BP Alaska North Slope Pipeline Shutdowns: Regulatory Policy Issues

Publication Date: October 2006

Publisher: Library of Congress. Congressional Research Service


Research Area: Energy


Coverage: Alaska


On August 6, 2006, BP Exploration (Alaska), Inc. (BP) announced the shutdown of the Prudhoe Bay area oil field on the North Slope of Alaska to conduct major repairs following the discovery of severe corrosion and a small spill from a Prudhoe Bay oil pipeline. The loss of North Slope oil production initially was expected to cut overall U.S. oil supplies by approximately 2.6%, although corrective measures have allowed BP to restore over 88% of these supplies while longer term pipeline repairs are underway. Federal authorities have estimated that the Prudhoe Bay fields will not return to full production before February 2007.

The unexpected discovery of severe corrosion problems in BP's pipelines and the sudden loss of Prudhoe Bay oil supplies have drawn intense media attention and strong criticism from Congress. Congressional Committees have held hearings to examine BP's maintenance problems and the adequacy of federal pipeline safety regulation administered by the Department of Transportation (DOT). The Pipeline Safety Improvement Act of 2006 (H.R. 5782) and the Pipeline Inspection, Protection, Enforcement, and Safety Act of 2006 (S. 3961) would mandate the promulgation of new regulations covering the types of pipelines used by BP on the North Slope, among other provisions.

BP executives have admitted to the inadequacy of the company's maintenance program for its North Slope pipeline operations. Likewise, federal policy makers and pipeline safety regulators have acknowledged that "low-stress" hazardous liquids pipelines like BP's North Slope pipelines should be under stricter federal oversight. The federal Office of Pipeline Safety (OPS) expects to promulgate new regulations covering such pipelines by 2007. In the meantime, the agency has responded to BP's problems under its current regulations. The OPS's Corrective Action Orders since March, 2006 have revealed the extensive corrosion problems in BP's North Slope pipelines, have likely prevented additional oil spills, and have facilitated BP's restoration efforts.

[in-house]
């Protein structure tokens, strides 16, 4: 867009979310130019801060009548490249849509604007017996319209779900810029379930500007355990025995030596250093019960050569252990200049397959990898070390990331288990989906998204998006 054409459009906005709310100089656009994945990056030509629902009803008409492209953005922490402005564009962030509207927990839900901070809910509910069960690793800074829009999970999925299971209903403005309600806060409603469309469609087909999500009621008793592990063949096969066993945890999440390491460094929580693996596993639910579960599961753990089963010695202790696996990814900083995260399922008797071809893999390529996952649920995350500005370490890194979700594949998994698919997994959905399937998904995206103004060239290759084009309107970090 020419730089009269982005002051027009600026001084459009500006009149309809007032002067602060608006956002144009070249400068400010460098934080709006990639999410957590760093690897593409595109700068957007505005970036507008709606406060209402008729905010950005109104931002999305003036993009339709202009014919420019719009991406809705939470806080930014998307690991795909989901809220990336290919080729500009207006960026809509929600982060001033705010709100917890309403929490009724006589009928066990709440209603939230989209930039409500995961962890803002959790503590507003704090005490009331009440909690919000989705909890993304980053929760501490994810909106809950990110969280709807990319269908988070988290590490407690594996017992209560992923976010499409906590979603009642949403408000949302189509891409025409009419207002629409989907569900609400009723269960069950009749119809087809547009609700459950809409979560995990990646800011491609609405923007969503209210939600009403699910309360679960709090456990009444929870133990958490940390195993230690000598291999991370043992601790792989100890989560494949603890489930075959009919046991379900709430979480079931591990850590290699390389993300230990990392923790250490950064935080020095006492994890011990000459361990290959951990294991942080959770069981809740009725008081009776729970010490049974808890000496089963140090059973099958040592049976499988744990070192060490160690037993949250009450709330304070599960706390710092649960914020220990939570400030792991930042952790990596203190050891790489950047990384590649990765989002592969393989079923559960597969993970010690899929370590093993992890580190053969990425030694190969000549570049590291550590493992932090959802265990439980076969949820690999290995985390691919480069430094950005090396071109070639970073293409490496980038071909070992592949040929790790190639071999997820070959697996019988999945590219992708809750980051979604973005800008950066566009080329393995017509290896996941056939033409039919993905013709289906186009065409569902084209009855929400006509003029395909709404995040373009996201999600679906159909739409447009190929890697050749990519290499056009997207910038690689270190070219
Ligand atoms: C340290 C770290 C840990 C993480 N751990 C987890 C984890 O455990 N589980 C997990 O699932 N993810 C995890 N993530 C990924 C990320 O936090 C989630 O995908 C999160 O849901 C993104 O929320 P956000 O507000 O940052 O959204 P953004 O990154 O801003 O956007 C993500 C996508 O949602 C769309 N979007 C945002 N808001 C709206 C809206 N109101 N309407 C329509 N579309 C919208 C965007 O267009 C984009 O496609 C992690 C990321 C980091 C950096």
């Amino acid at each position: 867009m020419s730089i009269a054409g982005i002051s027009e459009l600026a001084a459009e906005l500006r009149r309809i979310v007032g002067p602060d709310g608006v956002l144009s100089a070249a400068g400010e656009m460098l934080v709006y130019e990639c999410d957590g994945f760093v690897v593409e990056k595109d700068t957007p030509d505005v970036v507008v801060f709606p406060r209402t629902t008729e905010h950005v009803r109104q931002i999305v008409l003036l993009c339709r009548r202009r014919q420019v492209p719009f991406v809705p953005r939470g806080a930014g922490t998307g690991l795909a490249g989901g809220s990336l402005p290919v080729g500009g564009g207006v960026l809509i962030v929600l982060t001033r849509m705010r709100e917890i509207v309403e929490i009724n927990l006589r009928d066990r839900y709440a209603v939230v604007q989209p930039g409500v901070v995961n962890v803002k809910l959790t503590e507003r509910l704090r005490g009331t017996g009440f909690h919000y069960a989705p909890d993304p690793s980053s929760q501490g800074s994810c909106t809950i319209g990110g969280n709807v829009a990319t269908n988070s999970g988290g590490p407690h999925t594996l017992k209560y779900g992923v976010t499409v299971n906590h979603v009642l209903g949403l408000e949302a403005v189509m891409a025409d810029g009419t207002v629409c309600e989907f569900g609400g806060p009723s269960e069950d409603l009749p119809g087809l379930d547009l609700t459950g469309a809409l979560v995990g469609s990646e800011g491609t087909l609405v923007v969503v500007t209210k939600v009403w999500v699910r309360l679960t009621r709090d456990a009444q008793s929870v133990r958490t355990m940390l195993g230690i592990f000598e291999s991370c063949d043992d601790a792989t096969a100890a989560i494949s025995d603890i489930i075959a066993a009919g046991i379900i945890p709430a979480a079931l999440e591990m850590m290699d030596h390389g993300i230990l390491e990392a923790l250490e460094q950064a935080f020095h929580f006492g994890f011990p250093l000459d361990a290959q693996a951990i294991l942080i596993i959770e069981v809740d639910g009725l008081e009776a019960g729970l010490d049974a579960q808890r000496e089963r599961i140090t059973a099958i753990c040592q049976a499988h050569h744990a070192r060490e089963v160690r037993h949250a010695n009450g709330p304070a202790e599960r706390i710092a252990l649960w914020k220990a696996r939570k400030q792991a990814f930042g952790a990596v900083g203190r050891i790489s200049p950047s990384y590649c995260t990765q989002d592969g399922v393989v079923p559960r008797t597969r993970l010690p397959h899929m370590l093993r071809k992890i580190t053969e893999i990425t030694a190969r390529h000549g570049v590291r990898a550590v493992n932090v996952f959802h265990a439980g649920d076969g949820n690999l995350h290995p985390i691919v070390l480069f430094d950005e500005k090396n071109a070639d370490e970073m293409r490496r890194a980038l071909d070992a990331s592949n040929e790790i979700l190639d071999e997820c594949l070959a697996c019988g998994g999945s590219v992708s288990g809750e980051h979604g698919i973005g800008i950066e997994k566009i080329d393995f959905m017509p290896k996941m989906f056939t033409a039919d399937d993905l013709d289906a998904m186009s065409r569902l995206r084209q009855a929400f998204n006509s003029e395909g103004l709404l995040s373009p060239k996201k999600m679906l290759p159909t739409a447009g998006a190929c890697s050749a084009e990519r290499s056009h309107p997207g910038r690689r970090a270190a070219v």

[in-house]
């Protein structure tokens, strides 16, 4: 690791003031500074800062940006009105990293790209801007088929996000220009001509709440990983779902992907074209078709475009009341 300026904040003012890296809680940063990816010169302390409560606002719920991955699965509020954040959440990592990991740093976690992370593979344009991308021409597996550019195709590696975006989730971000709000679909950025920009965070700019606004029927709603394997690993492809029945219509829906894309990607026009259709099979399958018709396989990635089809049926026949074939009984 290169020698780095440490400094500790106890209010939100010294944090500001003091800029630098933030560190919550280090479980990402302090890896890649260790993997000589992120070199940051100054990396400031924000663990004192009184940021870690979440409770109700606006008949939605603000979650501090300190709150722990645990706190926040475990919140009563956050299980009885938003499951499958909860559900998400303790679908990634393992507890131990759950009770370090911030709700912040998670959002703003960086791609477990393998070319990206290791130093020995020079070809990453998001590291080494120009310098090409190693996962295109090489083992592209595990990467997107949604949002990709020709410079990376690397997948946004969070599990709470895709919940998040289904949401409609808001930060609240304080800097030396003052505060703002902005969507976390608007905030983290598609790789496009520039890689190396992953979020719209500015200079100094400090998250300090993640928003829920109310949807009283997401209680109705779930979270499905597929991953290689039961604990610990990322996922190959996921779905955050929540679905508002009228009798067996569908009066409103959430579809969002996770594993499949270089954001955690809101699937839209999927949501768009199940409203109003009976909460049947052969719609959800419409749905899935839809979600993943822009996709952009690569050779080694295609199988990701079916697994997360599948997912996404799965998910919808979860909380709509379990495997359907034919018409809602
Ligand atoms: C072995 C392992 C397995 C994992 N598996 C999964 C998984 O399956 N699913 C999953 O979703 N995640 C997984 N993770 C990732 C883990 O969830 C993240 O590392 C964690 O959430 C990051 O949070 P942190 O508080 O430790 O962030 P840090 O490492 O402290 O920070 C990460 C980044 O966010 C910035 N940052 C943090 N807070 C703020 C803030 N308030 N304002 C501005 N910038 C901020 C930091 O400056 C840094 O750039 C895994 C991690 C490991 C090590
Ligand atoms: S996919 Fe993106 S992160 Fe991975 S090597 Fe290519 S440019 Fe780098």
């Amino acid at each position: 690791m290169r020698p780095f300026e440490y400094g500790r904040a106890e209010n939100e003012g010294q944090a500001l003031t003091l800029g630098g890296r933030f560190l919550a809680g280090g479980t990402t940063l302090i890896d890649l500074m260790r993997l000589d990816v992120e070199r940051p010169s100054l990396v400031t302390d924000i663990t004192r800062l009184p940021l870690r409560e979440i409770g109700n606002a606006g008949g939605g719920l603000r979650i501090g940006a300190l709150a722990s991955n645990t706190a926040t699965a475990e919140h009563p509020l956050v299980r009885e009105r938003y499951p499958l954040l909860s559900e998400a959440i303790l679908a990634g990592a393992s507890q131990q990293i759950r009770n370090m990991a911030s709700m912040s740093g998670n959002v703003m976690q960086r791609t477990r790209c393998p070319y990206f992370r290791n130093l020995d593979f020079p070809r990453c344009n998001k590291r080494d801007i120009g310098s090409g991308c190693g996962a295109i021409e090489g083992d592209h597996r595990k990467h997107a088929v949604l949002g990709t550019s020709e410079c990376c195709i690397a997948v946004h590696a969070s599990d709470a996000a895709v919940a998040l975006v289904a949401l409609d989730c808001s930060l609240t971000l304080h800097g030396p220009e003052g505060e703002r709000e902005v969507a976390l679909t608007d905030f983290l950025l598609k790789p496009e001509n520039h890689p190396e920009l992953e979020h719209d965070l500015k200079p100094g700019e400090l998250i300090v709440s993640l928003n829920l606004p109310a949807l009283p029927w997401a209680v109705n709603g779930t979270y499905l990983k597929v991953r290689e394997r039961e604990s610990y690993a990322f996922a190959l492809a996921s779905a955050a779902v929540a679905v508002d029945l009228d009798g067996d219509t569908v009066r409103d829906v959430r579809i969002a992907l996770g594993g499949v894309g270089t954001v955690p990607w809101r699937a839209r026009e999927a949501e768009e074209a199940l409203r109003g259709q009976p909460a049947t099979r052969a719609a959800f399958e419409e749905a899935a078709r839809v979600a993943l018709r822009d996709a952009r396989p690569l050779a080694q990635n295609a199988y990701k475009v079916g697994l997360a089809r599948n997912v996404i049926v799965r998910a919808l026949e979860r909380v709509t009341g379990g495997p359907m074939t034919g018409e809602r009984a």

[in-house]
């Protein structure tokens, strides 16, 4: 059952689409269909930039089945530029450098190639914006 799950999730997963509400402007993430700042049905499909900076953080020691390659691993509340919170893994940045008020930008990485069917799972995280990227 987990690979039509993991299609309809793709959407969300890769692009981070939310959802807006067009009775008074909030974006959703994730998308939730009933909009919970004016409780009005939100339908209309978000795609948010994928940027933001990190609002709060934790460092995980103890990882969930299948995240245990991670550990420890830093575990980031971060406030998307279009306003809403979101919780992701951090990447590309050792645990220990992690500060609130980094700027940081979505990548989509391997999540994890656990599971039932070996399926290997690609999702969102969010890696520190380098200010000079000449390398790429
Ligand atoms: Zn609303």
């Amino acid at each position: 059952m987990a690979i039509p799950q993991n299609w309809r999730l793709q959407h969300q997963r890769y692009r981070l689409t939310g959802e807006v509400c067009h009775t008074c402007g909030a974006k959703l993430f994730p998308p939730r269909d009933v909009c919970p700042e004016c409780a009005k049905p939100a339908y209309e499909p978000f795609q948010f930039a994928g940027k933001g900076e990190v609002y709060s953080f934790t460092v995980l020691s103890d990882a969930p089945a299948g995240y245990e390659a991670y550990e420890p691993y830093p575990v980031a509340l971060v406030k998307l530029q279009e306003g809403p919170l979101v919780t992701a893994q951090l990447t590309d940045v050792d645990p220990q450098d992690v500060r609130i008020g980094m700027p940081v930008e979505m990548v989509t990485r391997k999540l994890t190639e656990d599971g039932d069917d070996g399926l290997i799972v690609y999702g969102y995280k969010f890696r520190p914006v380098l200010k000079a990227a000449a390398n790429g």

As BP's activities continue, Congress may consider ensuring that Prudhoe Bay area pipeline restoration and OPS rulemaking remain on schedule. Congress may review the specific requirements of the OPS's proposed low-stress pipeline regulations to ensure they appropriately balance safety benefits and implementation costs. Congress may also act to ensure that the OPS strictly enforces all its pipeline safety regulations so that incremental problems in particular systems do not accumulate and lead to major supply disruptions. In addition to these issues, Congress may opt to assess how U.S. pipeline safety regulation fits within the nation's overall strategy to ensure the reliability of critical energy infrastructure. Most observers would argue that federal efforts to protect pipelines either from accidents or security risks should be consistent in their consideration of pipeline criticality to the nation's energy supplies. Reviewing how the federal government, industry, and private groups work together to achieve common goals in pipeline safety could be an oversight challenge for Congress.